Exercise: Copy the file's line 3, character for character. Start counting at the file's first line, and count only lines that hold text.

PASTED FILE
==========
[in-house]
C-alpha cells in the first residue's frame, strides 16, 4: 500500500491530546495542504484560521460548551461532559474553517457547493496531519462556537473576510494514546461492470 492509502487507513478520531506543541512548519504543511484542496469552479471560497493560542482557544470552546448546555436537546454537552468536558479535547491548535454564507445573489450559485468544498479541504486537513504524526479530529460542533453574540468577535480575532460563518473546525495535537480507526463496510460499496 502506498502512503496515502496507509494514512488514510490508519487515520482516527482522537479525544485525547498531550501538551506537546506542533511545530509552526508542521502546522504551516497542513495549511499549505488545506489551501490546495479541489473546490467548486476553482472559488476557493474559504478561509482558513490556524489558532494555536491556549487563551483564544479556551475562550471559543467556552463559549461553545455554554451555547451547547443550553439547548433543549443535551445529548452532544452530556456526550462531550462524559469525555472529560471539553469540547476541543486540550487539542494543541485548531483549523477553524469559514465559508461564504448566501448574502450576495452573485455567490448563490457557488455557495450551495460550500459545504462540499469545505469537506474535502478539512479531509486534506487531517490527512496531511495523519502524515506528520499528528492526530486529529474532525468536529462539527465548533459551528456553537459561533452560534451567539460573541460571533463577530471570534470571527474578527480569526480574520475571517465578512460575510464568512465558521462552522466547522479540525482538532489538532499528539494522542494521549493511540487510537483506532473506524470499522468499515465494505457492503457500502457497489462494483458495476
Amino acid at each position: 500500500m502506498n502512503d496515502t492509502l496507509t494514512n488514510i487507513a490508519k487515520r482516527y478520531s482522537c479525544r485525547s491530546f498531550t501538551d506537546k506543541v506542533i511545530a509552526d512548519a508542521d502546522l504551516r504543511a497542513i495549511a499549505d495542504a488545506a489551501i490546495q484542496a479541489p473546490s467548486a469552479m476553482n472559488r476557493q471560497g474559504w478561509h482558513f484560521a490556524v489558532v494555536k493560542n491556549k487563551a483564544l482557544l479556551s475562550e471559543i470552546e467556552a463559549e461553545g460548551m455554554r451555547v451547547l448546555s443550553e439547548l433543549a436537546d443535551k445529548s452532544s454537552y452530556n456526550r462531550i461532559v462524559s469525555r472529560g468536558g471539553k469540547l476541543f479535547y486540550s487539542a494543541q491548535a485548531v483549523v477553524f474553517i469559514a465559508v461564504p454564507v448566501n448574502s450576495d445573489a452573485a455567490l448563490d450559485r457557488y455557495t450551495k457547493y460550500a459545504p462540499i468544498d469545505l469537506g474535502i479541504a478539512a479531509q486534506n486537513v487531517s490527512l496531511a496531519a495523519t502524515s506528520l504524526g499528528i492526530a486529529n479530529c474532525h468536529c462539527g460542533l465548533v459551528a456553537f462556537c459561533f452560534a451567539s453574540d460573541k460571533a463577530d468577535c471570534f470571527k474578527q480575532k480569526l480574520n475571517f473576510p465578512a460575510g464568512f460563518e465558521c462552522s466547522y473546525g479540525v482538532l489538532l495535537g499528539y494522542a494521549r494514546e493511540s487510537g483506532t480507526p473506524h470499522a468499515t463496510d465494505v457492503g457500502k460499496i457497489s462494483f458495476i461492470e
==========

Amino acid at each position: 500500500m502506498n502512503d496515502t492509502l496507509t494514512n488514510i487507513a490508519k487515520r482516527y478520531s482522537c479525544r485525547s491530546f498531550t501538551d506537546k506543541v506542533i511545530a509552526d512548519a508542521d502546522l504551516r504543511a497542513i495549511a499549505d495542504a488545506a489551501i490546495q484542496a479541489p473546490s467548486a469552479m476553482n472559488r476557493q471560497g474559504w478561509h482558513f484560521a490556524v489558532v494555536k493560542n491556549k487563551a483564544l482557544l479556551s475562550e471559543i470552546e467556552a463559549e461553545g460548551m455554554r451555547v451547547l448546555s443550553e439547548l433543549a436537546d443535551k445529548s452532544s454537552y452530556n456526550r462531550i461532559v462524559s469525555r472529560g468536558g471539553k469540547l476541543f479535547y486540550s487539542a494543541q491548535a485548531v483549523v477553524f474553517i469559514a465559508v461564504p454564507v448566501n448574502s450576495d445573489a452573485a455567490l448563490d450559485r457557488y455557495t450551495k457547493y460550500a459545504p462540499i468544498d469545505l469537506g474535502i479541504a478539512a479531509q486534506n486537513v487531517s490527512l496531511a496531519a495523519t502524515s506528520l504524526g499528528i492526530a486529529n479530529c474532525h468536529c462539527g460542533l465548533v459551528a456553537f462556537c459561533f452560534a451567539s453574540d460573541k460571533a463577530d468577535c471570534f470571527k474578527q480575532k480569526l480574520n475571517f473576510p465578512a460575510g464568512f460563518e465558521c462552522s466547522y473546525g479540525v482538532l489538532l495535537g499528539y494522542a494521549r494514546e493511540s487510537g483506532t480507526p473506524h470499522a468499515t463496510d465494505v457492503g457500502k460499496i457497489s462494483f458495476i461492470e